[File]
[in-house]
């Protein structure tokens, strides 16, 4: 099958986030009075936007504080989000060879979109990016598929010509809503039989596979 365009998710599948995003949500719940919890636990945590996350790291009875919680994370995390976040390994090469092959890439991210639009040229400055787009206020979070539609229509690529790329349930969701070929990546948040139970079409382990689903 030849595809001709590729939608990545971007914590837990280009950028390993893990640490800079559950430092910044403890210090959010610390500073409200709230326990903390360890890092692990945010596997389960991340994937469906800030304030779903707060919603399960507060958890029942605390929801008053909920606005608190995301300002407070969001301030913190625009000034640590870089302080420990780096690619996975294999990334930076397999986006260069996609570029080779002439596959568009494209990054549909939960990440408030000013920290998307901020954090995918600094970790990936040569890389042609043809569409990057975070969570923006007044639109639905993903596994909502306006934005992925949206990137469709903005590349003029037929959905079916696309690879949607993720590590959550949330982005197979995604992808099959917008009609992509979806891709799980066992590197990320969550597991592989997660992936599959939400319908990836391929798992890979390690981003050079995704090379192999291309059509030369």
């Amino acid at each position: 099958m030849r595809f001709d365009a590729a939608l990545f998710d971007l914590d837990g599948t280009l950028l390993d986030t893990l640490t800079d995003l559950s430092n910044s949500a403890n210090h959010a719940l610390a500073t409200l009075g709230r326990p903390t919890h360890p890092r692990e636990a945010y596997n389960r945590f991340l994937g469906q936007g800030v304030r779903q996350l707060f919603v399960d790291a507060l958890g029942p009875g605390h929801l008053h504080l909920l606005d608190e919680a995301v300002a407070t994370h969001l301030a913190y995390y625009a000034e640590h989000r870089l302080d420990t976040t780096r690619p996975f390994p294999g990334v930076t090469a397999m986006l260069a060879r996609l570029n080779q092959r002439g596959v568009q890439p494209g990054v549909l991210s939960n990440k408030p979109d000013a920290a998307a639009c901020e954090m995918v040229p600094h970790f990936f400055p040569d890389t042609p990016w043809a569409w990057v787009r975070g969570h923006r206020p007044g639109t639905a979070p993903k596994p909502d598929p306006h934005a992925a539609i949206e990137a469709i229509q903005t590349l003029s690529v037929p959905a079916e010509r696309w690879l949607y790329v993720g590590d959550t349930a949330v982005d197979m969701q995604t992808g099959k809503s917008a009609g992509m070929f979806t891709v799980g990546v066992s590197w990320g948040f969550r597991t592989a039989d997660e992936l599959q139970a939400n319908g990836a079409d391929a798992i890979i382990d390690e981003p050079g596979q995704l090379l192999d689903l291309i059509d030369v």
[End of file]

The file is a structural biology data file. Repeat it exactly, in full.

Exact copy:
[in-house]
């Protein structure tokens, strides 16, 4: 099958986030009075936007504080989000060879979109990016598929010509809503039989596979 365009998710599948995003949500719940919890636990945590996350790291009875919680994370995390976040390994090469092959890439991210639009040229400055787009206020979070539609229509690529790329349930969701070929990546948040139970079409382990689903 030849595809001709590729939608990545971007914590837990280009950028390993893990640490800079559950430092910044403890210090959010610390500073409200709230326990903390360890890092692990945010596997389960991340994937469906800030304030779903707060919603399960507060958890029942605390929801008053909920606005608190995301300002407070969001301030913190625009000034640590870089302080420990780096690619996975294999990334930076397999986006260069996609570029080779002439596959568009494209990054549909939960990440408030000013920290998307901020954090995918600094970790990936040569890389042609043809569409990057975070969570923006007044639109639905993903596994909502306006934005992925949206990137469709903005590349003029037929959905079916696309690879949607993720590590959550949330982005197979995604992808099959917008009609992509979806891709799980066992590197990320969550597991592989997660992936599959939400319908990836391929798992890979390690981003050079995704090379192999291309059509030369």
């Amino acid at each position: 099958m030849r595809f001709d365009a590729a939608l990545f998710d971007l914590d837990g599948t280009l950028l390993d986030t893990l640490t800079d995003l559950s430092n910044s949500a403890n210090h959010a719940l610390a500073t409200l009075g709230r326990p903390t919890h360890p890092r692990e636990a945010y596997n389960r945590f991340l994937g469906q936007g800030v304030r779903q996350l707060f919603v399960d790291a507060l958890g029942p009875g605390h929801l008053h504080l909920l606005d608190e919680a995301v300002a407070t994370h969001l301030a913190y995390y625009a000034e640590h989000r870089l302080d420990t976040t780096r690619p996975f390994p294999g990334v930076t090469a397999m986006l260069a060879r996609l570029n080779q092959r002439g596959v568009q890439p494209g990054v549909l991210s939960n990440k408030p979109d000013a920290a998307a639009c901020e954090m995918v040229p600094h970790f990936f400055p040569d890389t042609p990016w043809a569409w990057v787009r975070g969570h923006r206020p007044g639109t639905a979070p993903k596994p909502d598929p306006h934005a992925a539609i949206e990137a469709i229509q903005t590349l003029s690529v037929p959905a079916e010509r696309w690879l949607y790329v993720g590590d959550t349930a949330v982005d197979m969701q995604t992808g099959k809503s917008a009609g992509m070929f979806t891709v799980g990546v066992s590197w990320g948040f969550r597991t592989a039989d997660e992936l599959q139970a939400n319908g990836a079409d391929a798992i890979i382990d390690e981003p050079g596979q995704l090379l192999d689903l291309i059509d030369v």